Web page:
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Trade Receivables

Updated on June 17, 2024
Article byWallstreetmojo Team
Edited byAaron Crowe
Reviewed byDheeraj Vaidya, CFA, FRM

Trade Receivables Meaning

Trade receivable is the amount the company has billed to its customer for selling its goods or supplying the services for which the amount has not been paid yet by the customers and is shown as an asset on its balance sheet.

Trade receivables is the accounting entry in an entity’s balance sheet, which arises due to the selling of the goods and services on credit. Since an entity has a legal claim over its customer for this amount and the customer is bound to pay the same, it classifies as a current asset in the entity’s balance sheet.

Trade Receivables Explained

Trade receivables, also referred to as accounts receivables, is the amount that a business is due to receive in exchange for the goods and services it has sold to its customers. It is called trade receivables as it results out of the trade dealings between a business and its clients/customers.

These records account for the most significant asset figures for any business. This is because the businesses normally deal in credits with clients who get the products delivered and pay for them in the next cycle.

Trade Receivables Meaning

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Source: Trade Receivables (wallstreetmojo.com)

Trade receivables in balance sheet are reflected under the assets section. This is because as the companies have already sold the items to their customers, they know that they would receive the due payment in a couple of days. Given the confirmation they have, the businesses consider it as an asset. Plus, it is considered mong the businesses’ current asset as the cash conversion cycle for these records is small. The balance sheet of the company also has non-trade receivables included, which is different from the trade receivables. The non-trade receivables are the amount that firms are likely to gain through tax rebates, insurance claims, etc.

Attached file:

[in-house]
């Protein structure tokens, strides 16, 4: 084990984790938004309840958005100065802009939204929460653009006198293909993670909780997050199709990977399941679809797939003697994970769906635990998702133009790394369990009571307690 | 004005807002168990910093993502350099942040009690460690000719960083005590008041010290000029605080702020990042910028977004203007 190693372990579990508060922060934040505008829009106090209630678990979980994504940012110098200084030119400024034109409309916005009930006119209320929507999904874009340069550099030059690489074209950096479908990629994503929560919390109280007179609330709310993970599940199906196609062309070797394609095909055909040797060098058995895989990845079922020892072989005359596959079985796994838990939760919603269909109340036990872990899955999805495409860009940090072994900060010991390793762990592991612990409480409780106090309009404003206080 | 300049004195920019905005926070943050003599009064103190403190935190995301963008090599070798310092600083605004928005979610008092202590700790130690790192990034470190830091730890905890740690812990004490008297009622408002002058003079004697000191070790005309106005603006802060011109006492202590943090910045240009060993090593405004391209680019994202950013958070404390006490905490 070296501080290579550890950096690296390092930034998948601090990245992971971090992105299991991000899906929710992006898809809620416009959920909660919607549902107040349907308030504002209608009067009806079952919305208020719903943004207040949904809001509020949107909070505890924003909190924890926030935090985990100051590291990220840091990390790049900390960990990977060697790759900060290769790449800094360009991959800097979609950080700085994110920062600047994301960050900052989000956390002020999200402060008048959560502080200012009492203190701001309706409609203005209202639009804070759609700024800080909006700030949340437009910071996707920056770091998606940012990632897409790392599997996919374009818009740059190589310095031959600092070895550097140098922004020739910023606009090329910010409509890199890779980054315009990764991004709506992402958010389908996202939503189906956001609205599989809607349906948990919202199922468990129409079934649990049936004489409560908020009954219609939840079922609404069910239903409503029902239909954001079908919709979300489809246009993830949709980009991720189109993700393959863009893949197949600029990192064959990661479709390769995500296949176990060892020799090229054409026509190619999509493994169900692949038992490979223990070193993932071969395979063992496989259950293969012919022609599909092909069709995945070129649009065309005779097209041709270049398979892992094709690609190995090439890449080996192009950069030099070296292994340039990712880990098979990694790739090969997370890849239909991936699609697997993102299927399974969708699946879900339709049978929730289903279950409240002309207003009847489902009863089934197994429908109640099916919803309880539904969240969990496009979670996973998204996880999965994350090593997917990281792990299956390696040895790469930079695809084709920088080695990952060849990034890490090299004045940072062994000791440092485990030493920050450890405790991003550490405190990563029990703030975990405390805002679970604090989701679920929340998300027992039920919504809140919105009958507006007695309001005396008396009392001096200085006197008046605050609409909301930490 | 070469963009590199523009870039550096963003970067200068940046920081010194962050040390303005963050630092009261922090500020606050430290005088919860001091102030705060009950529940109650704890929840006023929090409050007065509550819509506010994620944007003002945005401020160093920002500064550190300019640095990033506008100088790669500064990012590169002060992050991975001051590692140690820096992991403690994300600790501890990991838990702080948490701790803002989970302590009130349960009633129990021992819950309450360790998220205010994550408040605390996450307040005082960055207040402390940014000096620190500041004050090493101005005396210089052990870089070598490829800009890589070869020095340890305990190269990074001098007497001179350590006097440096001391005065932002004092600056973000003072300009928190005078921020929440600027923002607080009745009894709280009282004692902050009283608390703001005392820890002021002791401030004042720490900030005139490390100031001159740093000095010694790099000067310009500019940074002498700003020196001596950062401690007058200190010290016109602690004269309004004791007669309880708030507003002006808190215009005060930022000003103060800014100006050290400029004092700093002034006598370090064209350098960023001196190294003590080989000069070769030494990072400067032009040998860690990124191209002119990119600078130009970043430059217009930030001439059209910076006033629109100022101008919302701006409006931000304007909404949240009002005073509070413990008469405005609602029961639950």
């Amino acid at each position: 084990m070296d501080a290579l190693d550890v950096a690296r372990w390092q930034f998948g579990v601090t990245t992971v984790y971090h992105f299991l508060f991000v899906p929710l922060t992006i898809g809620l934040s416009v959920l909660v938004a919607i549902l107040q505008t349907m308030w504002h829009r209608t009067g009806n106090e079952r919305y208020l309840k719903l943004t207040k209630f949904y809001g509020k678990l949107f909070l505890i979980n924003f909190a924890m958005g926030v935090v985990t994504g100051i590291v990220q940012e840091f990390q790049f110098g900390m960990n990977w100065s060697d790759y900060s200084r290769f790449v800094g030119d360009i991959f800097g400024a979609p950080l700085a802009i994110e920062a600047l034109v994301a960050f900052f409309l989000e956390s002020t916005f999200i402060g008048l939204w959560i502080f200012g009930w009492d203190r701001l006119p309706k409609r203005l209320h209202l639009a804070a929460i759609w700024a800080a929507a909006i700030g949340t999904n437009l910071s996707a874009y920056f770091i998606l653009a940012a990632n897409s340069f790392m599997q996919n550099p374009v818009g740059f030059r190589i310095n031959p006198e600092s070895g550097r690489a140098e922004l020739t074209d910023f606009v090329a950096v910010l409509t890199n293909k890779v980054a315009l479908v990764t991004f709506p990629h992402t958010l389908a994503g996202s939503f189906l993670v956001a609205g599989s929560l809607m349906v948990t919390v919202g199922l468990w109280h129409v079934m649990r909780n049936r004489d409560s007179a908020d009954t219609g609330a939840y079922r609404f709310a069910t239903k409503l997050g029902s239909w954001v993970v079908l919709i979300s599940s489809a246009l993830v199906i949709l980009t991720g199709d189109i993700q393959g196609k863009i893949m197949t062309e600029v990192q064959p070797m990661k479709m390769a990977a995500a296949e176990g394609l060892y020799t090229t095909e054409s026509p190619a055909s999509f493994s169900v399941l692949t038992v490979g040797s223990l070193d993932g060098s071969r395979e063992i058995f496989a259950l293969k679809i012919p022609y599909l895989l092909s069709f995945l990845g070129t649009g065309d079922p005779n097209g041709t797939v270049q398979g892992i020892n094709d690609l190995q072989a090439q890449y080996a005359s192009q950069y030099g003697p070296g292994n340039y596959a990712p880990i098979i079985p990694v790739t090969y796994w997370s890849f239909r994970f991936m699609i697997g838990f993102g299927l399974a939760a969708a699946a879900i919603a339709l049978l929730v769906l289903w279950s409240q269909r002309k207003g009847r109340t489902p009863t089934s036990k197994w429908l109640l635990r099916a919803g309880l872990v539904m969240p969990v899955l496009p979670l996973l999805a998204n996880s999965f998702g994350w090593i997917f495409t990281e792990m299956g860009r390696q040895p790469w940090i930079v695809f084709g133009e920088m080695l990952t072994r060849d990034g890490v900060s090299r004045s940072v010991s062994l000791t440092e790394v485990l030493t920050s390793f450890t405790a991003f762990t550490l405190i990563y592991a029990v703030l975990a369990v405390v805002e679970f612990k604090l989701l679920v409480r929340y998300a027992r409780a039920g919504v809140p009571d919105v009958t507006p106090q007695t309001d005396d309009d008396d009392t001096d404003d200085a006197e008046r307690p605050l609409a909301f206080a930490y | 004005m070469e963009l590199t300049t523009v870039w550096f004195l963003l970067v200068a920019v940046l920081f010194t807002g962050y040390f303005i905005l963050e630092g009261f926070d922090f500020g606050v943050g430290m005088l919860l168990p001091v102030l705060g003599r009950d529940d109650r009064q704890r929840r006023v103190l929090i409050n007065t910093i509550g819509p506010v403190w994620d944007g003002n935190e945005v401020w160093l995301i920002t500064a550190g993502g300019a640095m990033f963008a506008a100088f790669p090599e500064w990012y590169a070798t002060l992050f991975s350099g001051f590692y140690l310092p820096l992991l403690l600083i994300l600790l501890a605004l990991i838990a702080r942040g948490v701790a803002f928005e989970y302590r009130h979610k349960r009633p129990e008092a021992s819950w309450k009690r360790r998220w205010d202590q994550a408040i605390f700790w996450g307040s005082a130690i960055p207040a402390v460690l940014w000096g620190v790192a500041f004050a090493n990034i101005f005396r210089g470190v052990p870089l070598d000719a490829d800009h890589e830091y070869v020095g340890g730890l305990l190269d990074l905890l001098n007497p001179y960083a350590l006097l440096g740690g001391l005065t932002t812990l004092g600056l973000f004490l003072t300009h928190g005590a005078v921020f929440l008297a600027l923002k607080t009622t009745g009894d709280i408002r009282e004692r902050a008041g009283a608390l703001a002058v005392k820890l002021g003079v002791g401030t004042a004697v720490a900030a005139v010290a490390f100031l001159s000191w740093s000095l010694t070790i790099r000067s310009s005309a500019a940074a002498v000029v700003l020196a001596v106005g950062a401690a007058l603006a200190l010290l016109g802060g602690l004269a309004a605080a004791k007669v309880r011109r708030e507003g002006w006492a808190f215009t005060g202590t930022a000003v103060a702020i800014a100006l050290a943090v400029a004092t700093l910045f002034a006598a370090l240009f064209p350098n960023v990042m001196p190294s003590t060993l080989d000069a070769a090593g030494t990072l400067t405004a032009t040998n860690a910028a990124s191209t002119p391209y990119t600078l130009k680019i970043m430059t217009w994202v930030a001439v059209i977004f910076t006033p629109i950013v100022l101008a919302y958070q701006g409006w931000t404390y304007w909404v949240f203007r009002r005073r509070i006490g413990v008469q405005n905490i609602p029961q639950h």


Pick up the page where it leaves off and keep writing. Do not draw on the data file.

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Process

Accounts receivables are very critical for the liquidity of companies and, many a time, become the sole reason for Companies becoming bankrupt. An enterprise’s liquidity analysis comprises a company’s short-term financial positions and its ability to pay its short-term liabilities.

One of the most important metrics we look at while analyzing the liquidity positions of Companies is the cash conversion cycle. The Cash conversion cycle is the number of days which an enterprise takes to convert its inventory into cash.

Trade Receivables - Cash conversion cycle

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The above picture explains it in more detail. For an enterprise, it starts with the purchase of inventory, which may be on cash or credit purchase. Then, the enterprise converts that inventory into finished goods and makes sales. The sales are made with cash or credit. The sales made on credit are recorded as trade receivables. So the cash conversion cycle is the total number of days it takes for an enterprise to convert its inventory into final sales and cash realization.